physicians and patients. Id. The Court will address
Rule 702, a qualified expert may testify on the basis of
“scientific, technical, or other specialized
knowledge” if it “will assist the trier of fact
to understand the evidence, ” provided the testimony
rests on “sufficient facts or data” and
“reliable principles and methods, ” and
“the witness has reliably applied the principles and
methods to the facts of the case.” Fed.R.Evid.
702(a)-(d). An expert may be qualified to testify based on
his or her “knowledge, skill, experience, training, or
proponent of expert testimony has the ultimate burden of
showing that the expert is qualified and the proposed
testimony is admissible under Rule 702. See Lust v.
Merrell Dow Pharm., Inc., 89 F.3d 594, 598 (9th Cir.
1996). The trial court acts as a gatekeeper to assure that
expert testimony “both rests on a reliable foundation
and is relevant to the task at hand.” Daubert v.
Merrell Dow Pharm., Inc., 509 U.S. 579, 597 (1993). Rule
702's requirements, and the court's gatekeeping role,
apply to all expert testimony, not only to scientific
testimony. Kumho Tire Co. v. Carmichael, 526 U.S.
137, 147 (1999).
Opinions Regarding Ethics and State of Mind.
agree that Dr. Eisenberg may not opine on Bard's
“ethics, motivations, intentions, and state of
mind” (Doc. 7810 at 2), but the parties disagree on
whether Plaintiffs intend to have him testify on those
topics. Plaintiffs assert that his 47-page report contains no
opinion that Bard's conduct was unethical, but instead
states opinions on “the evidence concerning safety and
efficacy of Bard's filters, the information that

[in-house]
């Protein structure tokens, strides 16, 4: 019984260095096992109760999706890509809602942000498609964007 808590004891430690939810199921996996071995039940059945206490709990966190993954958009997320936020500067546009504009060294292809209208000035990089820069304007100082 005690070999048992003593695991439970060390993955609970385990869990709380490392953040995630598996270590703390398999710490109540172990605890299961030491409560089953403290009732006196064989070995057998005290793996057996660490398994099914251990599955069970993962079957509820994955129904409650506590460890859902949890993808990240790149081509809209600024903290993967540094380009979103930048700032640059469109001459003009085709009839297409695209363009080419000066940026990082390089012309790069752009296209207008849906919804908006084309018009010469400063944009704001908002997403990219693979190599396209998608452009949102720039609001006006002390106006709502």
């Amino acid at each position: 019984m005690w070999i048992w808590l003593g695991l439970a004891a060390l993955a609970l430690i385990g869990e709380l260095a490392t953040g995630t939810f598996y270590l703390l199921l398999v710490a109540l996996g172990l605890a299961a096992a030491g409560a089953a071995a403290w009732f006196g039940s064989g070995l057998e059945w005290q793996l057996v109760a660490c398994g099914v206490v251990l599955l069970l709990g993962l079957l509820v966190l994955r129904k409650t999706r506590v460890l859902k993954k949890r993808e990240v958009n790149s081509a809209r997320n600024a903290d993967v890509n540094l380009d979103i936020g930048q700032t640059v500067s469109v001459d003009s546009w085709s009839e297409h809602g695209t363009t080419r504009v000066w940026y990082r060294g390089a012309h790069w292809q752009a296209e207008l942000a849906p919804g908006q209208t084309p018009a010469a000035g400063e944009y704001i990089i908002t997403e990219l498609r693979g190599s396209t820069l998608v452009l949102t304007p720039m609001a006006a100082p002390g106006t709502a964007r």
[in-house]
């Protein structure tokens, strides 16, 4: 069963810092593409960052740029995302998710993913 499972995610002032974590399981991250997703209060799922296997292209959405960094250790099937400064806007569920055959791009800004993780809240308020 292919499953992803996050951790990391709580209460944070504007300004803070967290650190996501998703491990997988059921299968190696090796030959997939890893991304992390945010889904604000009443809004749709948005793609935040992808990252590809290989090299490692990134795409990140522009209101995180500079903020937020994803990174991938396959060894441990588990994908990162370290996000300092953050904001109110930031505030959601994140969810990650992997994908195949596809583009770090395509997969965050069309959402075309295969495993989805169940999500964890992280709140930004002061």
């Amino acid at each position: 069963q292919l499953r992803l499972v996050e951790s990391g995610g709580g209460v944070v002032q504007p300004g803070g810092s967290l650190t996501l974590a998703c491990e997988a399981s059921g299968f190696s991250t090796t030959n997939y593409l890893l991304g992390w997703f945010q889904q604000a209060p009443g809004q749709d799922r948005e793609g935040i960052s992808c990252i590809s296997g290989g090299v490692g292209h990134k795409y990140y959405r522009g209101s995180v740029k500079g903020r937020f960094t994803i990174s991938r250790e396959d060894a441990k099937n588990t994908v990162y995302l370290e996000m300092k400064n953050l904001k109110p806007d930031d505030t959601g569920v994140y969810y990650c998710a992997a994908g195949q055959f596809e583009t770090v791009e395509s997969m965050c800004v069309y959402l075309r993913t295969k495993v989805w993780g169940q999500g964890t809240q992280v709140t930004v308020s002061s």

physicians and patients need for proper informed consent and
medical decision-making, and an evaluation of Bard's
disclosures of the information it had.” Doc. 7810 at 2.
Defendants counter that Plaintiffs are attempting to recast
Dr. Eisenberg's report and sworn testimony as anything
other than ethics opinions, and note that another court has
rejected a similar attempt. Doc. 8222 at 2; In re
Trasylol Prod. Liab. Litig., No. 08-MD-1928, 2010 WL
1489793, at *8-9 (S.D. Fla. Feb. 24, 2010).
Court does not find it helpful to cast the issue in terms of
ethics vs. non-ethics, but instead will focus on Dr.
Eisenberg's specific assertions and the bases for them.
He opines that, in light of various “safety signals,
” Bard had a responsibility to perform large
prospective safety studies and randomized controlled clinical
trials. Doc. 7293 ¶¶ 30, 34, 197-98, 202, 207, 213.
He devotes an entire section of his report to Bard's
responsibility to do safety studies. Id.
¶¶ 193-210 (§ IV.K). He asserts that Bard did
not conduct such studies, but instead “downplayed the
documented high rates of adverse events with the Recovery and
G2 filters” and had a “corporate policy to not
share any of these complication rate analyses with anyone
outside the company.” Id. ¶¶ 85-86,
173. He opines that Bard looked “for ways to avoid
being forthright” and spent “time, money and
company resources on a media company and PR for ‘spin
control.'” Id. ¶ ...